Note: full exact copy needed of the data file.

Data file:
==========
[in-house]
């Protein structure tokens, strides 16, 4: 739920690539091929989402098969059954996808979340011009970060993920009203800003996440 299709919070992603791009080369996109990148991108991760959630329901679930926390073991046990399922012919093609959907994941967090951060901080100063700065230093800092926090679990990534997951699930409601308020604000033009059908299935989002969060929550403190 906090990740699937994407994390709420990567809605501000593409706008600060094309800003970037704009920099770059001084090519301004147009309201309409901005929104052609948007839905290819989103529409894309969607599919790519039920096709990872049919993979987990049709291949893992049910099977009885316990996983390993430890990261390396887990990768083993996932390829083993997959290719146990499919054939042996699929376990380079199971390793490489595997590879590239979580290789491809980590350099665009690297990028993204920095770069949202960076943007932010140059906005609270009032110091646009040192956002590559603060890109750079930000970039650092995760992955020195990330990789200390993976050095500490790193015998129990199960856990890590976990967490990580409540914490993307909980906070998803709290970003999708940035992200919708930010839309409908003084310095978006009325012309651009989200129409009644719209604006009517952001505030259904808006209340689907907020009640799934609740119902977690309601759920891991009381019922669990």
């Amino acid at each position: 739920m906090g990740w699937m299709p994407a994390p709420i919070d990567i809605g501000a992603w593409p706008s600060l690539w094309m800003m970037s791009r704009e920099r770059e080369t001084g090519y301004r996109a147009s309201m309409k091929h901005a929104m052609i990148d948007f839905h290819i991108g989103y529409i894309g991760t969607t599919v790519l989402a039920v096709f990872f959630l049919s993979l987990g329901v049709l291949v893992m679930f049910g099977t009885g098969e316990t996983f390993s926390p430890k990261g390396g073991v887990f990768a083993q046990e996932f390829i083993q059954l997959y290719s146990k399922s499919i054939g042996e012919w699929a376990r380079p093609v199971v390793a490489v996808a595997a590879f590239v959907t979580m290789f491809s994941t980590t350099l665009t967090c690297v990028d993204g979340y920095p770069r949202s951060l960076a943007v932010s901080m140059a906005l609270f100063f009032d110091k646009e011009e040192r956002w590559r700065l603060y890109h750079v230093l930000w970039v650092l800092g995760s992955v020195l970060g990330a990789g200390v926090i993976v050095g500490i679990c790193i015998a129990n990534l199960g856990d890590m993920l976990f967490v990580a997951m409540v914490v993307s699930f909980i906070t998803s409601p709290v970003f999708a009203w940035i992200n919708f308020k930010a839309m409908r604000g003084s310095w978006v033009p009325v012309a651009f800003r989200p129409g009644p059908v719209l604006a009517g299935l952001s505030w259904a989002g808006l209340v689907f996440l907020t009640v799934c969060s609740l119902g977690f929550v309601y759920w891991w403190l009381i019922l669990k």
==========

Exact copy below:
[in-house]
């Protein structure tokens, strides 16, 4: 739920690539091929989402098969059954996808979340011009970060993920009203800003996440 299709919070992603791009080369996109990148991108991760959630329901679930926390073991046990399922012919093609959907994941967090951060901080100063700065230093800092926090679990990534997951699930409601308020604000033009059908299935989002969060929550403190 906090990740699937994407994390709420990567809605501000593409706008600060094309800003970037704009920099770059001084090519301004147009309201309409901005929104052609948007839905290819989103529409894309969607599919790519039920096709990872049919993979987990049709291949893992049910099977009885316990996983390993430890990261390396887990990768083993996932390829083993997959290719146990499919054939042996699929376990380079199971390793490489595997590879590239979580290789491809980590350099665009690297990028993204920095770069949202960076943007932010140059906005609270009032110091646009040192956002590559603060890109750079930000970039650092995760992955020195990330990789200390993976050095500490790193015998129990199960856990890590976990967490990580409540914490993307909980906070998803709290970003999708940035992200919708930010839309409908003084310095978006009325012309651009989200129409009644719209604006009517952001505030259904808006209340689907907020009640799934609740119902977690309601759920891991009381019922669990």
């Amino acid at each position: 739920m906090g990740w699937m299709p994407a994390p709420i919070d990567i809605g501000a992603w593409p706008s600060l690539w094309m800003m970037s791009r704009e920099r770059e080369t001084g090519y301004r996109a147009s309201m309409k091929h901005a929104m052609i990148d948007f839905h290819i991108g989103y529409i894309g991760t969607t599919v790519l989402a039920v096709f990872f959630l049919s993979l987990g329901v049709l291949v893992m679930f049910g099977t009885g098969e316990t996983f390993s926390p430890k990261g390396g073991v887990f990768a083993q046990e996932f390829i083993q059954l997959y290719s146990k399922s499919i054939g042996e012919w699929a376990r380079p093609v199971v390793a490489v996808a595997a590879f590239v959907t979580m290789f491809s994941t980590t350099l665009t967090c690297v990028d993204g979340y920095p770069r949202s951060l960076a943007v932010s901080m140059a906005l609270f100063f009032d110091k646009e011009e040192r956002w590559r700065l603060y890109h750079v230093l930000w970039v650092l800092g995760s992955v020195l970060g990330a990789g200390v926090i993976v050095g500490i679990c790193i015998a129990n990534l199960g856990d890590m993920l976990f967490v990580a997951m409540v914490v993307s699930f909980i906070t998803s409601p709290v970003f999708a009203w940035i992200n919708f308020k930010a839309m409908r604000g003084s310095w978006v033009p009325v012309a651009f800003r989200p129409g009644p059908v719209l604006a009517g299935l952001s505030w259904a989002g808006l209340v689907f996440l907020t009640v799934c969060s609740l119902g977690f929550v309601y759920w891991w403190l009381i019922l669990k």